Consistent with Sanfield's theory, state and federal regulations (which we will set out in full below) both recognize the possibility that the advertising and promotion of discount prices can be deceptive. Like a number of other states, Illinois has adopted a regulation which provides that it is deceptive for a seller to compare the discounted price of an item with the regular price, unless the seller has either (1) sold a substantial number of that item at a price equal to or greater than the regular price or (2) has offered the item openly and actively at the regular price for a reasonably substantial time in good faith with the genuine intent of selling the item at that price. 14 Ill. Admin. Code § 470.220; see generally Alan M. Komensky & Mark D. Wegener, When is a Sale Not a Sale? State Regulation of Price Comparison Advertising, 5 ANTITRUST 28 (Summer 1991). The federal counterpart likewise recognizes the deceptive potential of advertising a reduction in a product's former price when the former price is fictitious; and it poses a similar question for the purpose of assessing whether the regular price is bona fide—has the seller in good faith offered the item at the regular price openly and actively for a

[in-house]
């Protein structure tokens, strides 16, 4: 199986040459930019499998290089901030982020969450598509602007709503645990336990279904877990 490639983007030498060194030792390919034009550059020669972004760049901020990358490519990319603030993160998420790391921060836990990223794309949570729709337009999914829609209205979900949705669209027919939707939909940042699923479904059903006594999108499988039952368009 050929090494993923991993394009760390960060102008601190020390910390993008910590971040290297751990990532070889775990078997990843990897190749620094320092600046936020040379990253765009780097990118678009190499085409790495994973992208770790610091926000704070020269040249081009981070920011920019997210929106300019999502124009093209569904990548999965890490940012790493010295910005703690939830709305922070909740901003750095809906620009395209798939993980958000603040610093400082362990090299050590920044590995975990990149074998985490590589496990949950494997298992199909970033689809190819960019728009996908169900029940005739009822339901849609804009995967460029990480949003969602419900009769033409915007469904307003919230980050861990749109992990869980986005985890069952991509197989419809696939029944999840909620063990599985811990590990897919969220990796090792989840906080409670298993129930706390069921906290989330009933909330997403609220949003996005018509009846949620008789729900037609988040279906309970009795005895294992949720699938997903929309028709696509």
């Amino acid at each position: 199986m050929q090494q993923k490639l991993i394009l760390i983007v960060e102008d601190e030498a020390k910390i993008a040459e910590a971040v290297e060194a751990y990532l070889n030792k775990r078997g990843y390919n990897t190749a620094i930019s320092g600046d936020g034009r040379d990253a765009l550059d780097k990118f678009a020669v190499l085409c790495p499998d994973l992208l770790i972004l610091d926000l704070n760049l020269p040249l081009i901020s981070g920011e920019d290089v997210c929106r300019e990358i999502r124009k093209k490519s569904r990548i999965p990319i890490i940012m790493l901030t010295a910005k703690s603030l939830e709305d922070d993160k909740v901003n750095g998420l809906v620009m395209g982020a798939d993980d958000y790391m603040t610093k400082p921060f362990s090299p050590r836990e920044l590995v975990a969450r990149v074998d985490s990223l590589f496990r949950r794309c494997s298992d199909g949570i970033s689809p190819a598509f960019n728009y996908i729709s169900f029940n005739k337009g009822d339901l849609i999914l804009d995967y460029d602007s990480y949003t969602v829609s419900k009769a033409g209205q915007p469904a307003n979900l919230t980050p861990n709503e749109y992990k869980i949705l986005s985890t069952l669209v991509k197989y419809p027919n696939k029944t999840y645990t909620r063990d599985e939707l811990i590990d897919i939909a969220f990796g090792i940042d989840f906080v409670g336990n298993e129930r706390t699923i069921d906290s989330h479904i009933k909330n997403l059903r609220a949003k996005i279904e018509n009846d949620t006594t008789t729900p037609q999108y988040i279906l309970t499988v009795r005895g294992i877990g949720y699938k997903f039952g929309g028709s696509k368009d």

The district court did not consider either of these regulations in finding that Finlay's advertising is not deceptive. The district court found, at the outset of its analysis, that Finlay prices its jewelry with its gross margin goals foremost in mind: the company sets both a regular and discount price for each item simultaneously, and those prices are calculated to ensure that when the item is sold at a 50 percent discount, it still will yield the desired gross margin. 999 F.Supp. at 1105. Consistent with that focus, Finlay's sales records revealed only whether or not a given store was meeting its gross margin goals, not the number of items sold at the discounted versus the regular price. Id. The court was not disturbed, however, by the possibility that the "regular" price in this scenario might serve as little more than a benchmark for the "50 percent off" discounts at which the jewelry will typically be sold. "There is nothing inherent in the term `regular price,'" the court explained, "that suggests that defendant either sells those jewelry items at that price or that it offers them at that price for any particular period of time." Id. The court therefore rejected the notion that Finlay's advertisements and promotions might be deceptive per se to the extent that Finlay does not sell, or does not genuinely attempt to sell, its products at the putative "regular" prices. Id. Only if there were proof that consumers actually believe that Finlay regularly and in good faith offered its jewelry for sale at the regular price could one conclude that Finlay's advertising and promotional practices are deceptive, the court reasoned. Id. Sanfield offered some evidence on that score (as did Finlay), but the court found it insufficient to show that consumers were actually misled. Id. at 1105-08. Consequently, the court found that Sanfield had not carried its burden in establishing the first element of its claim under the Illinois consumer fraud statute—that Finlay had engaged in a deceptive act or practice (id. at 1107-08)—and the first and second elements of its Lanham Act claim— that Finlay had issued false or misleading advertisements which are actually deceiving or likely to deceive (id. at 1108-09). Having so concluded, the court believed it unnecessary to consider whether Finlay's ads comported with the state and federal regulations. Id. at 1108 n. 9.